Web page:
7. Interleague Play is Even Weirder
From a team's standpoint, we knew this constant interleague could make it hard to work in an isolated DH series or a pitchers-hit series amid a normal run of schedule. We all saw that coming, but the biggest surprise of this constant interleague play has been for the observer just looking at the scoreboard on any given night. It's that double-take at a scoreboard to see a really unfamiliar matchup—Minnesota vs. Washington. Is that a college game? A hockey game? Actually, it couldn't have been hockey—their two conferences didn't play each other this year. And as baseball's leagues act a little more like conferences every year, the latest step is still not sitting right.
By the way, the NL went 4-0 Tuesday night and now leads 19-17. —Zachary Levine
8. Pablo Sandoval’s Never-Ending Quest to Swing at Everything
In fact, to put Sandoval’s current 60.9 percent swing rate (league average is 45.5 percent) into further perspective, there have only been 10 seasons of at least a 60 percent swing rate in the last 10 years. Not shockingly, five of those seasons have come courtesy of the player who good hitters often get compared to when they swing at everything, Vladimir Guerrero. Also not surprising is that two of those seasons have come courtesy of the player who bad hitters often get compared to when they swing at everything, Jeff Franceour. And the three hitters who have each done it once? Delmon Young, A.J. Pierzynski, and Ivan Rodriguez.
While we don’t know if this is a deliberate change in approach for Sandoval, there appears to be some causality between his offensive performance and his swing rate. He has exactly two seasons on the books of a swing rate below 58 percent (2010 and 2012) and in those two years, he had a True Average (TAv) of .260 and .294, respectively. Those are the only two years of his career with a TAv under .300. When he’s been able to keep his swing rate above 58 percent, those True Averages have been .325 and .324 (along with a .301 mark in only 145 at bats in 2008). It’s too early to tell if this trend will hold up over the full season, but he is off to a relatively hot start, hitting .323/.358/.467 through 134 plate appearances. So keep swinging, Panda. —Bret Sayre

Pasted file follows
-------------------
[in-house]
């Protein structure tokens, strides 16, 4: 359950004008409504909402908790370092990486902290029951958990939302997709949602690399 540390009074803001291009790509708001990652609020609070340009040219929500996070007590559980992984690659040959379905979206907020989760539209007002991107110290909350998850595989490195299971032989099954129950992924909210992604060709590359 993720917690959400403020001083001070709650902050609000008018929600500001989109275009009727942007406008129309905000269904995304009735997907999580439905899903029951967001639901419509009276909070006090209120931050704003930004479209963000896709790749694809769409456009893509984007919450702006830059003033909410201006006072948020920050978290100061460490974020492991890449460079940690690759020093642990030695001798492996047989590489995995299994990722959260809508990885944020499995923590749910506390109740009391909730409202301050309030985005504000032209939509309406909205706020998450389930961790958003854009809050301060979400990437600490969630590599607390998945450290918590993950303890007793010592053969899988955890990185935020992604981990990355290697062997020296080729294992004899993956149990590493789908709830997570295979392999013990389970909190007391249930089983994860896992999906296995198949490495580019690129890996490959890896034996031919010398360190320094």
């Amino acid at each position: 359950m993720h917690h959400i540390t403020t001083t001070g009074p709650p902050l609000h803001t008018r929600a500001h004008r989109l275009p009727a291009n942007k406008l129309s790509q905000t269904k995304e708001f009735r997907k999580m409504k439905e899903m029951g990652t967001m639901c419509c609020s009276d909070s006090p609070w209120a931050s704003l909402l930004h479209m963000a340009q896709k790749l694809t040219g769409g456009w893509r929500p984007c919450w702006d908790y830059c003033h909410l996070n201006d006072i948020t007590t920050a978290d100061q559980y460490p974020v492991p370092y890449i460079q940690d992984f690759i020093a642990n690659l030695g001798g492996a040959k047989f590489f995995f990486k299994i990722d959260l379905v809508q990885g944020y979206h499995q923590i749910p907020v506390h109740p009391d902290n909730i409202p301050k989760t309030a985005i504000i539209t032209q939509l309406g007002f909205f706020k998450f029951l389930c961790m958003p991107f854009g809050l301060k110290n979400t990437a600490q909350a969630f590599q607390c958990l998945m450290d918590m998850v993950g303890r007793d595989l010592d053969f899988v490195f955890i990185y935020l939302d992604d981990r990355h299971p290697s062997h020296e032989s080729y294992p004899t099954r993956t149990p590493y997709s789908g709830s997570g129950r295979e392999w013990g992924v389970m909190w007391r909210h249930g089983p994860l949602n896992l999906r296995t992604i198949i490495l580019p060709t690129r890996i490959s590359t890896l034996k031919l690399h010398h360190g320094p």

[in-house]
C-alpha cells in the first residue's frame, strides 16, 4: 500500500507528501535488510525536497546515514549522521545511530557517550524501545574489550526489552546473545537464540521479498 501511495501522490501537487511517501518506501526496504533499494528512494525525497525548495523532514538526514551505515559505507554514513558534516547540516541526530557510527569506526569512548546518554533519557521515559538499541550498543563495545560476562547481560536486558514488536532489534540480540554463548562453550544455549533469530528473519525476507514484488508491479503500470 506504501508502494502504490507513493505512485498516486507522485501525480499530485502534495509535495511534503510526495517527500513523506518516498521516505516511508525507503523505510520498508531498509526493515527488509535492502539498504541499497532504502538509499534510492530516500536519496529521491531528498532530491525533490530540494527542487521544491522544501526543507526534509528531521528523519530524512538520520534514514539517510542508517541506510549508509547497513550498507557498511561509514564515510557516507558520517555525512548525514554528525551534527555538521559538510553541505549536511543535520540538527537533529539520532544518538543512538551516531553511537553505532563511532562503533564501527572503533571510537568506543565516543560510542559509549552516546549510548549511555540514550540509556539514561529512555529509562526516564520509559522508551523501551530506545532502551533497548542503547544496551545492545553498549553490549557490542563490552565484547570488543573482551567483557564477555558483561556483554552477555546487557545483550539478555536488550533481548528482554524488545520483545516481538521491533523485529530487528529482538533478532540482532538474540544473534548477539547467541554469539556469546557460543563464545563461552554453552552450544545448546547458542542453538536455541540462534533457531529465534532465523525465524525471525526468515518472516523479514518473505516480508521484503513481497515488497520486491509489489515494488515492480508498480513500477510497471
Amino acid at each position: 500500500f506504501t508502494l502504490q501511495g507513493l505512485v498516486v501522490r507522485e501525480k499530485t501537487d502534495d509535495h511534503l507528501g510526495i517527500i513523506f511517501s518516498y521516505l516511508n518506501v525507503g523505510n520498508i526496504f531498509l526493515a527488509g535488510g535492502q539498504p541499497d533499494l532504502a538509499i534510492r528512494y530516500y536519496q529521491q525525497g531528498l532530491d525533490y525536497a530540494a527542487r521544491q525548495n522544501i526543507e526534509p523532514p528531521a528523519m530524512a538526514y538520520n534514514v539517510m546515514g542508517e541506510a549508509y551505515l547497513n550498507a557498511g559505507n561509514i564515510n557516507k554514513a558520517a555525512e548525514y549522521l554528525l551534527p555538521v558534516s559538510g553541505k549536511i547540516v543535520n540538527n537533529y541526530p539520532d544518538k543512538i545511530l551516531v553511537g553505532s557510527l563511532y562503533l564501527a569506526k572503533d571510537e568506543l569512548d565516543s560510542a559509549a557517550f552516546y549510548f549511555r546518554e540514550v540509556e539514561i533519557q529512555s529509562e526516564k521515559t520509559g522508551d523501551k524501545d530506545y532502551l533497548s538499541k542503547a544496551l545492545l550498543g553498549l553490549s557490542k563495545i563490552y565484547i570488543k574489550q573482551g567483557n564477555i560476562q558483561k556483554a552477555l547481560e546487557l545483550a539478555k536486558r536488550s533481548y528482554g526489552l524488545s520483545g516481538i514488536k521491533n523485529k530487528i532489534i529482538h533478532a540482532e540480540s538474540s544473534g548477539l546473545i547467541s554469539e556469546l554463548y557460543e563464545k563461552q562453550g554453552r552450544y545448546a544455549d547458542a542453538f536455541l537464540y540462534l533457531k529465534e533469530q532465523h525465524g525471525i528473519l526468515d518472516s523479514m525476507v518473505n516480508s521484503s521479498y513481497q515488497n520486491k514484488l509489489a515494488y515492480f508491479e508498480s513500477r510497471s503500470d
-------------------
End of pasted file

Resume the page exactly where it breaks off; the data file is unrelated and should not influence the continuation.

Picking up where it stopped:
9. The Angels Have Poor Roster Construction
The starting pitching was thin behind Jered Weaver when the season started. It has all but collapsed under the weight of him being on the disabled list, as C.J. Wilson hasn’t been able to step up into the No. 1 role, Jason Vargas has been so-so, Joe Blanton has been awful, and the Angels are considering having a speed pitch contest at Disneyland to determine the fifth starter. The bullpen? Yikes. That the Angels thought Ryan Madson was the answer to their closer problem was downright silly. The Halos are 11-21 after losing to the Astros last night. The one thing I’ve learned to this point in the season is that the Angels’ chance of finishing under .500 are a heckuva lot better than winning the World Series. —John Perrotto
10. The Yankees are the Masters of Dumpster Diving
Cashman was only slightly less grabby than his Toronto rival, Alex Anthopoulos, in the bin, but unlike his counterpart, Cashman's scouring has turned up spades. He signed Travis Hafner before spring training to an incentive-laden deal, and Pronk has stayed healthy and delivered a .291/.417/.582 line with six home runs, thanks to a left-handed swing tailored for Yankee Stadium. Lyle Overbay, snagged from a waiver claim just before camp broke, isn't getting on base much, but he has popped five homers and played strong defense at first, earning more playing time now that Kevin Youkilis is also shelved. And perhaps the most widely-panned and joked-about deal of the spring, the one that fit Vernon Wells for pinstripes, isn't looking so hilariously lopsided anymore, as the left fielder is hitting .270/.328/.468 with six round-trippers.
Not all of Cashman's efforts have struck diamonds—Brennan Boesch (.189/.231/.432 with two homers) and Ben Francisco (.133/.257/.233 with one homer), for instance, aren't setting the Bronx ablaze—but neither player costs a significant amount, and the latter will likely be on the way out when Granderson returns. However, for all of the talk about the Yankees' financial resources, Brian Cashman absolutely deserves a tip of the cap for finding a way to turn straw into gold long enough to allow his veteran players to heal. —Stephani Bee